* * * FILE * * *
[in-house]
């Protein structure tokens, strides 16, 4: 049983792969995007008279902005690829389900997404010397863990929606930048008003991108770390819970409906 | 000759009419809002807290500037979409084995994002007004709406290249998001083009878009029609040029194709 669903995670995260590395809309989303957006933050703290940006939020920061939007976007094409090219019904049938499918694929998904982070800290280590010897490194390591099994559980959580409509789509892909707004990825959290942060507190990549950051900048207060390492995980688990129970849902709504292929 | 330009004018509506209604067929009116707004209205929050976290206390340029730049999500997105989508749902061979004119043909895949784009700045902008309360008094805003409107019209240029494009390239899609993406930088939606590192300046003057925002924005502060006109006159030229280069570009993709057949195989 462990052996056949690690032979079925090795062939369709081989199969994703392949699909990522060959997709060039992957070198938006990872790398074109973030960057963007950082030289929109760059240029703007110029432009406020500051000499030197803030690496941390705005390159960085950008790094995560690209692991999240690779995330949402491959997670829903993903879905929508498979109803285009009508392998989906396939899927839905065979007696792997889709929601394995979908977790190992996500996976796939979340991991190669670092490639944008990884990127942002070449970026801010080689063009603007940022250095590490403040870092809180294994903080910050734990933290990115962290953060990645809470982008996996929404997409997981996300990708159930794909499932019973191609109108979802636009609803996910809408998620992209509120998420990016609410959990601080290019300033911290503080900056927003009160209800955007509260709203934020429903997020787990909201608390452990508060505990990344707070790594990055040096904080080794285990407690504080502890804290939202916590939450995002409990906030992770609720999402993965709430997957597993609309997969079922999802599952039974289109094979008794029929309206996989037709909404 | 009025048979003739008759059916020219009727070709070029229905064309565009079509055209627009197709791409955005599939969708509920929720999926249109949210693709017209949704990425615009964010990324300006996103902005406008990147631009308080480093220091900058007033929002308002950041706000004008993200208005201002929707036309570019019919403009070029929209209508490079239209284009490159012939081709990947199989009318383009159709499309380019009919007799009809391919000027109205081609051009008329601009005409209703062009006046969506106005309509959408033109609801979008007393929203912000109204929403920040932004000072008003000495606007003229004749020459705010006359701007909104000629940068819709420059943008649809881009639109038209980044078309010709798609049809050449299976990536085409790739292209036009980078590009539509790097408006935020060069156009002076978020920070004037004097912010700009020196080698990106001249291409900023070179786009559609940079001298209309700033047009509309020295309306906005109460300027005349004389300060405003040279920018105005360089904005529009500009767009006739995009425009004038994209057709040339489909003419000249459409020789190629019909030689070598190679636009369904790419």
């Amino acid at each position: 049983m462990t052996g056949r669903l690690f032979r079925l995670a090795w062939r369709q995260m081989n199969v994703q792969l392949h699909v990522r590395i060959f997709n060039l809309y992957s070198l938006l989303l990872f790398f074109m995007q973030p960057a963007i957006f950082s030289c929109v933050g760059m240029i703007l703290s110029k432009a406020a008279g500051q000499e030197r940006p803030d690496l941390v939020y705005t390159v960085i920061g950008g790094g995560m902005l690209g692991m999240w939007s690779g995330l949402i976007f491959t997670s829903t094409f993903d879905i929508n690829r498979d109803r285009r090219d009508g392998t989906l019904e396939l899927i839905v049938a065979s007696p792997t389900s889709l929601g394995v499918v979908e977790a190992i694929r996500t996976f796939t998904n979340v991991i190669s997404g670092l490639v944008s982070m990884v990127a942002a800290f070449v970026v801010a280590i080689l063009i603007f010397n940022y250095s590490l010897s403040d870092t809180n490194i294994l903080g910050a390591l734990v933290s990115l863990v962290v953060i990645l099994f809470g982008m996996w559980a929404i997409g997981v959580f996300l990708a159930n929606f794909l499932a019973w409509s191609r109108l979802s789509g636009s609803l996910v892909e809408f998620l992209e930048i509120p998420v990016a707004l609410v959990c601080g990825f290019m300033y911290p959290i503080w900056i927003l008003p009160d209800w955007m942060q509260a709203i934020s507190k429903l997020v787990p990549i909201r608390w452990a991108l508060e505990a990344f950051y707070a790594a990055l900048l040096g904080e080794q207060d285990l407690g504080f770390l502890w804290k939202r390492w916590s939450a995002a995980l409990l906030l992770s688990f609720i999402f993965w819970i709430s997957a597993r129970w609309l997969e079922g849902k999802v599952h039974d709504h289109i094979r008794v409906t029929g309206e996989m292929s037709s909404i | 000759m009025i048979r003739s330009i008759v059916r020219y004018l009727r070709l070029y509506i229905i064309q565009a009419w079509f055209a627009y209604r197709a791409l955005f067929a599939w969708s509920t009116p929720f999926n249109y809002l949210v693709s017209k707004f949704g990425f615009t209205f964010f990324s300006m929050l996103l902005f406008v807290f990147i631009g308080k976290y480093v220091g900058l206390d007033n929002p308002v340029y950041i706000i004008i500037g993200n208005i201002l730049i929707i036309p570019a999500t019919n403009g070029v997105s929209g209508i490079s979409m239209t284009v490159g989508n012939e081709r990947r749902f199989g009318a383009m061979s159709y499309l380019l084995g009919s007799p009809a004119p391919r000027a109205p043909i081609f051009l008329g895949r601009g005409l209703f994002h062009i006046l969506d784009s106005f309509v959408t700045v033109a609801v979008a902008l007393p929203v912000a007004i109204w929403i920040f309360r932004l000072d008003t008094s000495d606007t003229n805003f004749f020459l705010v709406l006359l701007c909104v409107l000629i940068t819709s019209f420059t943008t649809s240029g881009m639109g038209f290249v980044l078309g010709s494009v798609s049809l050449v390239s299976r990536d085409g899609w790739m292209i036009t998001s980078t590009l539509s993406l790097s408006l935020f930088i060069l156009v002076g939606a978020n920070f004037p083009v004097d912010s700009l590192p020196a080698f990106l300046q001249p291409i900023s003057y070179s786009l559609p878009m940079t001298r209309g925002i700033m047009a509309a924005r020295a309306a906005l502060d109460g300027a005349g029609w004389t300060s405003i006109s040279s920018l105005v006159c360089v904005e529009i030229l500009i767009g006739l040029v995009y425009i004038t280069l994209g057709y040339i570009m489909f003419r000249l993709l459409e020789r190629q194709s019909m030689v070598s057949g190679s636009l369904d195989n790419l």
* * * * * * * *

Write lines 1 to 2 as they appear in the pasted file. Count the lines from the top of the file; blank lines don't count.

[in-house]
């Protein structure tokens, strides 16, 4: 049983792969995007008279902005690829389900997404010397863990929606930048008003991108770390819970409906 | 000759009419809002807290500037979409084995994002007004709406290249998001083009878009029609040029194709 669903995670995260590395809309989303957006933050703290940006939020920061939007976007094409090219019904049938499918694929998904982070800290280590010897490194390591099994559980959580409509789509892909707004990825959290942060507190990549950051900048207060390492995980688990129970849902709504292929 | 330009004018509506209604067929009116707004209205929050976290206390340029730049999500997105989508749902061979004119043909895949784009700045902008309360008094805003409107019209240029494009390239899609993406930088939606590192300046003057925002924005502060006109006159030229280069570009993709057949195989 462990052996056949690690032979079925090795062939369709081989199969994703392949699909990522060959997709060039992957070198938006990872790398074109973030960057963007950082030289929109760059240029703007110029432009406020500051000499030197803030690496941390705005390159960085950008790094995560690209692991999240690779995330949402491959997670829903993903879905929508498979109803285009009508392998989906396939899927839905065979007696792997889709929601394995979908977790190992996500996976796939979340991991190669670092490639944008990884990127942002070449970026801010080689063009603007940022250095590490403040870092809180294994903080910050734990933290990115962290953060990645809470982008996996929404997409997981996300990708159930794909499932019973191609109108979802636009609803996910809408998620992209509120998420990016609410959990601080290019300033911290503080900056927003009160209800955007509260709203934020429903997020787990909201608390452990508060505990990344707070790594990055040096904080080794285990407690504080502890804290939202916590939450995002409990906030992770609720999402993965709430997957597993609309997969079922999802599952039974289109094979008794029929309206996989037709909404 | 009025048979003739008759059916020219009727070709070029229905064309565009079509055209627009197709791409955005599939969708509920929720999926249109949210693709017209949704990425615009964010990324300006996103902005406008990147631009308080480093220091900058007033929002308002950041706000004008993200208005201002929707036309570019019919403009070029929209209508490079239209284009490159012939081709990947199989009318383009159709499309380019009919007799009809391919000027109205081609051009008329601009005409209703062009006046969506106005309509959408033109609801979008007393929203912000109204929403920040932004000072008003000495606007003229004749020459705010006359701007909104000629940068819709420059943008649809881009639109038209980044078309010709798609049809050449299976990536085409790739292209036009980078590009539509790097408006935020060069156009002076978020920070004037004097912010700009020196080698990106001249291409900023070179786009559609940079001298209309700033047009509309020295309306906005109460300027005349004389300060405003040279920018105005360089904005529009500009767009006739995009425009004038994209057709040339489909003419000249459409020789190629019909030689070598190679636009369904790419």